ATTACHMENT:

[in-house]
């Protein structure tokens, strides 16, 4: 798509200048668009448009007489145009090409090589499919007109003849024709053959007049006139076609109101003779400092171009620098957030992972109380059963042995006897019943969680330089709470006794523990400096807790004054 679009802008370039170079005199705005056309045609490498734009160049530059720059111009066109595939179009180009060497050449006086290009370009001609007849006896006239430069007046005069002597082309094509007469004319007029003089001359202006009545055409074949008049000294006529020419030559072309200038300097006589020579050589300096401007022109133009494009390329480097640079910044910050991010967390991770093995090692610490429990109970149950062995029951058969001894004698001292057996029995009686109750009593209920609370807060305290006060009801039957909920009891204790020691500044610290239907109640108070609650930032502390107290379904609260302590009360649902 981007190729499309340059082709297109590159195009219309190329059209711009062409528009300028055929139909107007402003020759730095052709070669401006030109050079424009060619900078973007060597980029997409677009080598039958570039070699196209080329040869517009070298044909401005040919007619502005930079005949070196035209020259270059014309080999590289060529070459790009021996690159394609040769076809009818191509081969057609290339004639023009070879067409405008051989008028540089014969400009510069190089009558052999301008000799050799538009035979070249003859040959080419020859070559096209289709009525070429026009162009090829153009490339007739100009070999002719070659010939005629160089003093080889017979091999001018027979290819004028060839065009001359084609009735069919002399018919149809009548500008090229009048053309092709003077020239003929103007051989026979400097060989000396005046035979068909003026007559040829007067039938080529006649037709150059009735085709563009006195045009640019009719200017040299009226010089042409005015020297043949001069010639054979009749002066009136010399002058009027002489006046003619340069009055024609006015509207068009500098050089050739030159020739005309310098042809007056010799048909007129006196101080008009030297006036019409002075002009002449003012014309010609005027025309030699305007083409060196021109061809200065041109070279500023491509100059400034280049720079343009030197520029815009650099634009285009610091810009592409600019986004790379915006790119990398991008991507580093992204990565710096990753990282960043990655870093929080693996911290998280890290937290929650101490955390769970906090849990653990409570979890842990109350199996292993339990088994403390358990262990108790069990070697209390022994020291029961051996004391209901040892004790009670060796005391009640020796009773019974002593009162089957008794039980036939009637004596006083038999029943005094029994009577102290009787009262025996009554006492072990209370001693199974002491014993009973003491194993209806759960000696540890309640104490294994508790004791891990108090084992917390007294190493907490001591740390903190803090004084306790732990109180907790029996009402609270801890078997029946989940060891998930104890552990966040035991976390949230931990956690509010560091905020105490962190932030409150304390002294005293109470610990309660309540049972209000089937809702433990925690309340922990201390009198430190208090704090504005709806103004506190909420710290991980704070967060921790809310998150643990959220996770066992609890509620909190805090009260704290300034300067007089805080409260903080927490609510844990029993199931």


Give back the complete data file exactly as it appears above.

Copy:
[in-house]
């Protein structure tokens, strides 16, 4: 798509200048668009448009007489145009090409090589499919007109003849024709053959007049006139076609109101003779400092171009620098957030992972109380059963042995006897019943969680330089709470006794523990400096807790004054 679009802008370039170079005199705005056309045609490498734009160049530059720059111009066109595939179009180009060497050449006086290009370009001609007849006896006239430069007046005069002597082309094509007469004319007029003089001359202006009545055409074949008049000294006529020419030559072309200038300097006589020579050589300096401007022109133009494009390329480097640079910044910050991010967390991770093995090692610490429990109970149950062995029951058969001894004698001292057996029995009686109750009593209920609370807060305290006060009801039957909920009891204790020691500044610290239907109640108070609650930032502390107290379904609260302590009360649902 981007190729499309340059082709297109590159195009219309190329059209711009062409528009300028055929139909107007402003020759730095052709070669401006030109050079424009060619900078973007060597980029997409677009080598039958570039070699196209080329040869517009070298044909401005040919007619502005930079005949070196035209020259270059014309080999590289060529070459790009021996690159394609040769076809009818191509081969057609290339004639023009070879067409405008051989008028540089014969400009510069190089009558052999301008000799050799538009035979070249003859040959080419020859070559096209289709009525070429026009162009090829153009490339007739100009070999002719070659010939005629160089003093080889017979091999001018027979290819004028060839065009001359084609009735069919002399018919149809009548500008090229009048053309092709003077020239003929103007051989026979400097060989000396005046035979068909003026007559040829007067039938080529006649037709150059009735085709563009006195045009640019009719200017040299009226010089042409005015020297043949001069010639054979009749002066009136010399002058009027002489006046003619340069009055024609006015509207068009500098050089050739030159020739005309310098042809007056010799048909007129006196101080008009030297006036019409002075002009002449003012014309010609005027025309030699305007083409060196021109061809200065041109070279500023491509100059400034280049720079343009030197520029815009650099634009285009610091810009592409600019986004790379915006790119990398991008991507580093992204990565710096990753990282960043990655870093929080693996911290998280890290937290929650101490955390769970906090849990653990409570979890842990109350199996292993339990088994403390358990262990108790069990070697209390022994020291029961051996004391209901040892004790009670060796005391009640020796009773019974002593009162089957008794039980036939009637004596006083038999029943005094029994009577102290009787009262025996009554006492072990209370001693199974002491014993009973003491194993209806759960000696540890309640104490294994508790004791891990108090084992917390007294190493907490001591740390903190803090004084306790732990109180907790029996009402609270801890078997029946989940060891998930104890552990966040035991976390949230931990956690509010560091905020105490962190932030409150304390002294005293109470610990309660309540049972209000089937809702433990925690309340922990201390009198430190208090704090504005709806103004506190909420710290991980704070967060921790809310998150643990959220996770066992609890509620909190805090009260704290300034300067007089805080409260903080927490609510844990029993199931």